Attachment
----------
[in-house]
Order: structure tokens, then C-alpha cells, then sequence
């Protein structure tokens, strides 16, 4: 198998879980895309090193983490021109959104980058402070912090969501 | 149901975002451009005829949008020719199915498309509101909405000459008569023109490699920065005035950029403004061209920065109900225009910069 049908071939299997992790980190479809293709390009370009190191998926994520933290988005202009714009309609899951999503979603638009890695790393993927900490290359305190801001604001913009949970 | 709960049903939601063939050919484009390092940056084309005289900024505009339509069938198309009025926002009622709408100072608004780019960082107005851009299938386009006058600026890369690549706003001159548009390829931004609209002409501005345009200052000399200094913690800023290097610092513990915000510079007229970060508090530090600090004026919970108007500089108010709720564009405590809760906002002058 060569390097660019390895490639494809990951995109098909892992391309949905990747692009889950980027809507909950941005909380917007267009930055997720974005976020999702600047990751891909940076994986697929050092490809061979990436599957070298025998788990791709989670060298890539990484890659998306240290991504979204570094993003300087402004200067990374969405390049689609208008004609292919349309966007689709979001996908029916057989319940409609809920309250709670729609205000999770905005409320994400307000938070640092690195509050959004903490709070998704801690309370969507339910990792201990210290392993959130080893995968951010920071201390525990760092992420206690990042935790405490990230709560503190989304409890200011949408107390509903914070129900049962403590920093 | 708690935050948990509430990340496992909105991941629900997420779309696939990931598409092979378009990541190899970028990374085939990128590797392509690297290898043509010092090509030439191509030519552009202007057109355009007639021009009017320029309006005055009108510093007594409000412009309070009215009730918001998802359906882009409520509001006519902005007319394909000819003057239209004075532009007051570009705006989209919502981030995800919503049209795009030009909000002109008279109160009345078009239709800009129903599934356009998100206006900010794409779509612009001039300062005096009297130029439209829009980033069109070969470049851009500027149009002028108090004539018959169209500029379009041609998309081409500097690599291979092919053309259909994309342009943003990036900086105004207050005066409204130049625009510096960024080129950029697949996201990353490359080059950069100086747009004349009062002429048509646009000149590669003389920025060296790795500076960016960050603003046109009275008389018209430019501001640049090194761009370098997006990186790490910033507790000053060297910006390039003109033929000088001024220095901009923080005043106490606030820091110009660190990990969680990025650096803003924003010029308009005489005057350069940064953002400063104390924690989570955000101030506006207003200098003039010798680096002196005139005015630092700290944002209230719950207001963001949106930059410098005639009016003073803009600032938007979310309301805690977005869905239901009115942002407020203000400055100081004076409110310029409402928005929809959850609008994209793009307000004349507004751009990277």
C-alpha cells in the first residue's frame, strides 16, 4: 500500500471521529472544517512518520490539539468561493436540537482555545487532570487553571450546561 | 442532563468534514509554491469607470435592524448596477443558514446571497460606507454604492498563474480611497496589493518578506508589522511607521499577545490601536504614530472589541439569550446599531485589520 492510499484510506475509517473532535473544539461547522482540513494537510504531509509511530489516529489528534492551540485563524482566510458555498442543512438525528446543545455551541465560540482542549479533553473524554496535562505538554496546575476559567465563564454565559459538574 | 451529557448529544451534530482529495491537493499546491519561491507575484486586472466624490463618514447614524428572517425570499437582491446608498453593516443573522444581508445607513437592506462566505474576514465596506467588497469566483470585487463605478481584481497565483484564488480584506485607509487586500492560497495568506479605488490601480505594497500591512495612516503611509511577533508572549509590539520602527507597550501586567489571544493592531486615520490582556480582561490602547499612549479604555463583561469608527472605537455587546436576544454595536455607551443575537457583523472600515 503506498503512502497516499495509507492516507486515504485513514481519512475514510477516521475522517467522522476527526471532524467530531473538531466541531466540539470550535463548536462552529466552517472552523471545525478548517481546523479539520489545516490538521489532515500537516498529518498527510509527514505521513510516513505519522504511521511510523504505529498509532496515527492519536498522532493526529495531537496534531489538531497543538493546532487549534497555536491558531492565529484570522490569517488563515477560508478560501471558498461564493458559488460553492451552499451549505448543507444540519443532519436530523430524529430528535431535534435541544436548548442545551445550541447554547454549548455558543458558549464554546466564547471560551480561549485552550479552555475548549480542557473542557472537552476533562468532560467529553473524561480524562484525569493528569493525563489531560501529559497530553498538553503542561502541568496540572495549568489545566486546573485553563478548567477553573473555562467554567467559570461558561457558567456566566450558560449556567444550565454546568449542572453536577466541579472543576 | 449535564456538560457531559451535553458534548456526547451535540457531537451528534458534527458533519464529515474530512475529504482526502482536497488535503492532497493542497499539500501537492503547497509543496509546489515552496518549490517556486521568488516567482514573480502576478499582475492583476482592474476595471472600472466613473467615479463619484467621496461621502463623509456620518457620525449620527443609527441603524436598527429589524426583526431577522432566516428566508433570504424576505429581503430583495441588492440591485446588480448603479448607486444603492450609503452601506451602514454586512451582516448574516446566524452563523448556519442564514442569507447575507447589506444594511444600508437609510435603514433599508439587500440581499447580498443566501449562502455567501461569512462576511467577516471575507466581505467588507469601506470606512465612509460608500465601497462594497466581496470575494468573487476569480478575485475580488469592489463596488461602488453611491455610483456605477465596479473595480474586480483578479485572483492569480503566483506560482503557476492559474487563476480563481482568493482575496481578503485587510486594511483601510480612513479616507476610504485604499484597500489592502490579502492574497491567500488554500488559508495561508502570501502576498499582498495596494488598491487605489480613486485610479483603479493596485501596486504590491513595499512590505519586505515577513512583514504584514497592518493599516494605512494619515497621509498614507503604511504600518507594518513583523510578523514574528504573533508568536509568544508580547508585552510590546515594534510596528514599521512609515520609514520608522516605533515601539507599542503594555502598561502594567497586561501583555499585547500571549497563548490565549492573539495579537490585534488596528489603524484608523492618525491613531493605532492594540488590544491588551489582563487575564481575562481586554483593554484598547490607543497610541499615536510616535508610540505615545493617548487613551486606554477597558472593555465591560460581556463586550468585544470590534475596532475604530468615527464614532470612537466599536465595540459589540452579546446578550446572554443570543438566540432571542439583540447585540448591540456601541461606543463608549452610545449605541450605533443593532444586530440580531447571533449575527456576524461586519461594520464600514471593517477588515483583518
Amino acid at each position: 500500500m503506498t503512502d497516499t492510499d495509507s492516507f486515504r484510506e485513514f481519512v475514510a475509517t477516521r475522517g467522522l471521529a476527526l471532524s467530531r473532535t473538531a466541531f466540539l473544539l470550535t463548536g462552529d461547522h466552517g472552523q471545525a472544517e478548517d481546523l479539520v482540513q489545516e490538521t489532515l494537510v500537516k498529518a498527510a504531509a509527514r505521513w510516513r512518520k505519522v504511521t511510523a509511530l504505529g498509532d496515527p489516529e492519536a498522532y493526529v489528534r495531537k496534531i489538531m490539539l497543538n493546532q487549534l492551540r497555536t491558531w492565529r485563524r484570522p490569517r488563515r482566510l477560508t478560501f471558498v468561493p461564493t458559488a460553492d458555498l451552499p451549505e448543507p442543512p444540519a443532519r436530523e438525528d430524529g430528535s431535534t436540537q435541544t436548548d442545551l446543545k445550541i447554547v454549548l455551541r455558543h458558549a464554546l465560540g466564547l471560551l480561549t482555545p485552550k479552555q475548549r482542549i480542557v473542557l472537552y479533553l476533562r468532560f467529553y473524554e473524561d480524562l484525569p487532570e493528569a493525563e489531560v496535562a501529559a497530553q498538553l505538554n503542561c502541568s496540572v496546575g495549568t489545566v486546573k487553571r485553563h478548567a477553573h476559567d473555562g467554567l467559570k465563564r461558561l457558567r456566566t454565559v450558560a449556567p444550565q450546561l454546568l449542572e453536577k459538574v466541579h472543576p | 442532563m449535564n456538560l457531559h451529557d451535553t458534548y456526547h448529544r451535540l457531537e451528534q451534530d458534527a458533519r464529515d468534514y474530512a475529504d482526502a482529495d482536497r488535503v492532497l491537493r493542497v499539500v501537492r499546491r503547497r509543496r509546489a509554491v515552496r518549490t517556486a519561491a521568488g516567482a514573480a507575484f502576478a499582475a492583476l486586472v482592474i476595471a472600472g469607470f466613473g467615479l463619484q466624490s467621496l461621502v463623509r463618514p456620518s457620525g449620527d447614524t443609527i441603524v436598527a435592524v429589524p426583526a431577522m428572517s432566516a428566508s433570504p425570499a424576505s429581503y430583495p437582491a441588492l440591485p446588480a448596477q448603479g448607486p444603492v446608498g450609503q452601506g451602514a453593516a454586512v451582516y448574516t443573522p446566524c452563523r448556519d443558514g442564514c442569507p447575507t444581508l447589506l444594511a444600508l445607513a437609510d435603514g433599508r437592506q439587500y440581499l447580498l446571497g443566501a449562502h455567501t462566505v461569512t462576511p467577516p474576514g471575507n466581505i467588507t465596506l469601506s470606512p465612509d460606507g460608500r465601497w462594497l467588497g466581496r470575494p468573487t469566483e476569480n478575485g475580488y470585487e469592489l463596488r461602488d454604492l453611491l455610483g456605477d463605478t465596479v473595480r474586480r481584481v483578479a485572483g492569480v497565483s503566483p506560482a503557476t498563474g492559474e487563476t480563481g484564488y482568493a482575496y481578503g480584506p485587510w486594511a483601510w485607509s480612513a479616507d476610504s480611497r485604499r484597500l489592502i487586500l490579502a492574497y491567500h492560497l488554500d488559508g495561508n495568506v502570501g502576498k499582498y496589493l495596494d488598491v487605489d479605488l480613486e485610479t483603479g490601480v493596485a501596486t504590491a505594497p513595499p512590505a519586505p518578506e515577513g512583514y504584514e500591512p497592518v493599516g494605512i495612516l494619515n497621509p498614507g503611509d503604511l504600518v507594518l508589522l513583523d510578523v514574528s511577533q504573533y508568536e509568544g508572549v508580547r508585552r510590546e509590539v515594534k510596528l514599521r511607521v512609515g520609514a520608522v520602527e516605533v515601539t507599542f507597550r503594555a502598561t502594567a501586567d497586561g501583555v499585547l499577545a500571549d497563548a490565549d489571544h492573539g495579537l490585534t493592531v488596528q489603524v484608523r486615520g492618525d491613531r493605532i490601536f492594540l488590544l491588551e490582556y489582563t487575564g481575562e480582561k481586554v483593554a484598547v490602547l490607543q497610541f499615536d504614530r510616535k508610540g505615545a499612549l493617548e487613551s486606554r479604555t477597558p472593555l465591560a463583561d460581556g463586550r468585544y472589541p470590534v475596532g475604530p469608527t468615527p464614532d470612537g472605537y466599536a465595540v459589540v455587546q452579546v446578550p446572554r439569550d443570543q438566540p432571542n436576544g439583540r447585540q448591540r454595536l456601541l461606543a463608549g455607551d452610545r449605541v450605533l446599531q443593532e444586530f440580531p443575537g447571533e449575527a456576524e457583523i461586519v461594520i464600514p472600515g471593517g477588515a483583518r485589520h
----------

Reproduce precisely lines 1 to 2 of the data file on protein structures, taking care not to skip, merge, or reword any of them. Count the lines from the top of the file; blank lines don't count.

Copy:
[in-house]
Order: structure tokens, then C-alpha cells, then sequence